Second Chance Accommodation Program

The challenge

Transplant recipients, and their carers, are required to spend three months in a mandatory rehabilitation/recovery program at The Alfred in the immediate aftermath of surgery following the transplant. In many cases this time needs to be extended. This almost daily regime, from early morning to late afternoon involves a rigorous program of tests; medical procedures and assessments; clinic visits; gym/physiotherapy; and education sessions. However, the 3-month stay is not at The Alfred; the patient and carer must find alternative accommodation close by.

The issue affects 1 in 2 heart or lung recipients and their families

Use of public transport to commute to and from The Alfred is not an option due to the elevated risk of infection caused by high levels of immunosuppressants administered in the early stages post-transplant. This regime is demanding enough for Melbourne based recipients but for regional Victorians and interstate recipients the situation can be overwhelming.

Finding adequate and affordable short-term accommodation close to The Alfred is extremely challenging and although each State Government provides a rebate for patients who live more than 100km from The Alfred, this rebate falls well short of actual inner city tariffs. The availability of accommodation deteriorates rapidly during times such as the Grand Prix, the Australian Tennis Open and other events as accommodation demands peak and in the past patients have occasionally been asked to leave their accommodation facility during these times. Most families, by the time they receive this life saving procedure, have experienced a prolonged, stressful and financially draining illness followed by a difficult pre-transplant process which includes seriously declining health and increasing psychological stress. Normal work is impossible and financial hardship is usually experienced.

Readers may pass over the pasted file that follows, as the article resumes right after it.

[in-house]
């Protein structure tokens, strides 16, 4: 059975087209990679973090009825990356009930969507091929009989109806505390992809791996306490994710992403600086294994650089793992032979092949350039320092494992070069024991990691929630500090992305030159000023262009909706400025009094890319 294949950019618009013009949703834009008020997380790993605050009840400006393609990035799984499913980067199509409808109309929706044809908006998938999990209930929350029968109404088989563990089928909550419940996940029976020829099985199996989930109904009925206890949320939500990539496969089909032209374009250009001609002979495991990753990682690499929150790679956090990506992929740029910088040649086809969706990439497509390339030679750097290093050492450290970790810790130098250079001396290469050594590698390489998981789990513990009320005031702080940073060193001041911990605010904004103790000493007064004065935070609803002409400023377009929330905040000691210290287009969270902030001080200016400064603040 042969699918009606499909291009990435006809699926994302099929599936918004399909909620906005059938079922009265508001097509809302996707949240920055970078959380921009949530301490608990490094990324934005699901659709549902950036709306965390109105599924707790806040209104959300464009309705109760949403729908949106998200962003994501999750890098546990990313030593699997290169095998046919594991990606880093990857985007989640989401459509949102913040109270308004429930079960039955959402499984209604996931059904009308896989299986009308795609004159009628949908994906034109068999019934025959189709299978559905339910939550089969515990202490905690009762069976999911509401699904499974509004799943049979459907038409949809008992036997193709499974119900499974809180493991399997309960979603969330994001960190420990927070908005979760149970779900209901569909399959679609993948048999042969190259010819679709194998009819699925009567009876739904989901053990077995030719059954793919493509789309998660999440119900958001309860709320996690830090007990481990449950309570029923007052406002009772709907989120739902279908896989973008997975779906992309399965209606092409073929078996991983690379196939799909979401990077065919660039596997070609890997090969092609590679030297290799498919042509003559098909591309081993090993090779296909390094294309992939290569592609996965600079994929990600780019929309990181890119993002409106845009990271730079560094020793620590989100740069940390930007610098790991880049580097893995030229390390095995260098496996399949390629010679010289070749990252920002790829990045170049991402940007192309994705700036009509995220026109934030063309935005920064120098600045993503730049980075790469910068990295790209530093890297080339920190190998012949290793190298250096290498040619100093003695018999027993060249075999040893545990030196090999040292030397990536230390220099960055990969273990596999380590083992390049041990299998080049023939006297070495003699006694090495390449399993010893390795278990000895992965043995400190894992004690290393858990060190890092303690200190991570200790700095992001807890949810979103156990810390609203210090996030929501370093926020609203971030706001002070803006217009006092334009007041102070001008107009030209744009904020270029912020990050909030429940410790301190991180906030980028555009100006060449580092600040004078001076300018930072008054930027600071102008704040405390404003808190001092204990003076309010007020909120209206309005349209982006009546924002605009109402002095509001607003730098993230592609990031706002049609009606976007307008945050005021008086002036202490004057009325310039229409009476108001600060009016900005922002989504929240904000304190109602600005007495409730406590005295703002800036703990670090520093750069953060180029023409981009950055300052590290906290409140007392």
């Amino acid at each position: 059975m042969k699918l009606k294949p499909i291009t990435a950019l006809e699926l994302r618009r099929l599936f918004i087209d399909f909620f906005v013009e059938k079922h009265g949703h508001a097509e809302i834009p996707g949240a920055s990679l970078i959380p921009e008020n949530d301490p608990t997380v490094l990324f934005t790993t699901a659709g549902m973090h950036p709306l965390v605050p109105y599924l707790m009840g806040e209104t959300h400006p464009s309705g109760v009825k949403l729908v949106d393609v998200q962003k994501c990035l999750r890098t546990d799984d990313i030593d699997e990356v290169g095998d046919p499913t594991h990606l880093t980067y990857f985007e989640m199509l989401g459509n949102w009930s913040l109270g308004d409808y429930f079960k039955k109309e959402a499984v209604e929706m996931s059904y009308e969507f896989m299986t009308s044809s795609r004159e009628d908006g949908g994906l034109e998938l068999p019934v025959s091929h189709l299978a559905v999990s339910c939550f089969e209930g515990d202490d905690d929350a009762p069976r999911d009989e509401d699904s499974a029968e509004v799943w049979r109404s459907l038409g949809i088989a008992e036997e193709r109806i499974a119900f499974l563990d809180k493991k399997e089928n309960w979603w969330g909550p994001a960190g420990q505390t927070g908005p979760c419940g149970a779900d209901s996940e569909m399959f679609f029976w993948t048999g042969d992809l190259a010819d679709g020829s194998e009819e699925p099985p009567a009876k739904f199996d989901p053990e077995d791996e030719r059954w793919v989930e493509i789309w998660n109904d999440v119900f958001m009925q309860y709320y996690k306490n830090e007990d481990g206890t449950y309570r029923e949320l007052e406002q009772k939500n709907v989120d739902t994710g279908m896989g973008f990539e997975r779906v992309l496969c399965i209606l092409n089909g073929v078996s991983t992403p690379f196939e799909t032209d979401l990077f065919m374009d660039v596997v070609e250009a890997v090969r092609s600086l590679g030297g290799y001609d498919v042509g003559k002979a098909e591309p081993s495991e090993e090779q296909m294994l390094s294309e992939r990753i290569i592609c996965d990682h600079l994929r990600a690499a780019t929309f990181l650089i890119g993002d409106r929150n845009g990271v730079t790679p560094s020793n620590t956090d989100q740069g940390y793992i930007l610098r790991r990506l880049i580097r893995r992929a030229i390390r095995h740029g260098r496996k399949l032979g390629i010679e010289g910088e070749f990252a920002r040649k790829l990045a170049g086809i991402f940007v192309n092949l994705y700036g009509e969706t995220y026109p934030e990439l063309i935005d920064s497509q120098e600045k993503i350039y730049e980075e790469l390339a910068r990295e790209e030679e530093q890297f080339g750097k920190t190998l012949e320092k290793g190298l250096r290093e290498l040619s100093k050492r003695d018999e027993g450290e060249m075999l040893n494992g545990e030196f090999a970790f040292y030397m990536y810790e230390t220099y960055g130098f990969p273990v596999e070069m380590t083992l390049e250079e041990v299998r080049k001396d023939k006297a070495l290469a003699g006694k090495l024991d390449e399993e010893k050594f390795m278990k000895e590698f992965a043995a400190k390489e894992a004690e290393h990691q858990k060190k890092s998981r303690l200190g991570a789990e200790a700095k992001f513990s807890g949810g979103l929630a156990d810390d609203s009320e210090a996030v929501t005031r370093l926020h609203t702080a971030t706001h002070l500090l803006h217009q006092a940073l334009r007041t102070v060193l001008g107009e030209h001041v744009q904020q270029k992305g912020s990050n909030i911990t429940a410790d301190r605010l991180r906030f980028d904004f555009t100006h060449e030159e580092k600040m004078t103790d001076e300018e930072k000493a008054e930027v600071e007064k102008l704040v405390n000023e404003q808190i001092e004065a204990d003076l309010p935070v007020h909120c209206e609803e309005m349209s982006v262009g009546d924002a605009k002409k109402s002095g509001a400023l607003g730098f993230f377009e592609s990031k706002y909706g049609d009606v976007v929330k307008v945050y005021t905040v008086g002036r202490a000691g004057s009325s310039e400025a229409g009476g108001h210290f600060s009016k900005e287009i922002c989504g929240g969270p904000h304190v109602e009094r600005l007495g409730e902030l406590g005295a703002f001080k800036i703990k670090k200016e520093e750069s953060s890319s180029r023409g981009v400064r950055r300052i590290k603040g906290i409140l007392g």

Since the commencement of heart and lung transplants at The Alfred over 1,550 patients have received transplants. Incredibly, half of all transplants have been performed on persons living outside metropolitan Melbourne. Patients from outside metropolitan Melbourne come mainly from country Victoria with smaller numbers coming from South Australia, Tasmania, southern New South Wales and the Northern Territory. The challenge is that every single one of these patients is disadvantaged because of the need to fund accommodation during the immediate three months post-transplant. In comparison, those from metropolitan Melbourne are able to return to the comfort and security of their own home and so avoid this extra financial and psychological impost.

Finding an answer: The Second Chance Accommodation Program

In May 2012, HLTTV took a bold step and created the Second Chance Accommodation Program (SCAP) by partnering with the Park Regis Griffin Suites on St Kilda Road to secure and guarantee funding for two one-bedroom apartments for a period of 12 months. These apartments are dedicated for those who need it most – the country and interstate transplant patients. In an attempt to meet demand, we increased our capacity under this scheme to three apartments in October 2013. With the great success of our fundraising efforts in 2014 we were able to meet current demand and increase the number of apartments to six. In 2023 we forged a new accommodation partnership with local providers, Rockmans Apartments in an arrangements that allows HLTTV to continue to support the program after some very challenging pandemic years here in Victoria

The apartments provide post-transplant patients with quality accommodation, within walking distance of The Alfred. This becomes a place to call home for three months while they go through, possibly, the most traumatic experience of their lives. There is some financial assistance for those living more than 100km from Melbourne – each State Government pays an allocation per night to cover costs – but sadly doesn't meet the entire cost. The HLTTV, through the SCAP, is able to contribute towards the shortfall, reducing the overall burden on families.

Over the last decade, HLTTV's average yearly investments have been considerable, typically providing around $2,400 per recipient and carer for the average three-month stay.

The program is administered on a day-to-day basis by The Alfred Patient & Family Services Department (social workers). Any inquiries about availability should be directed through Jane Harris, Social Worker for the Lung Transplant Clinic (03 9076 2000).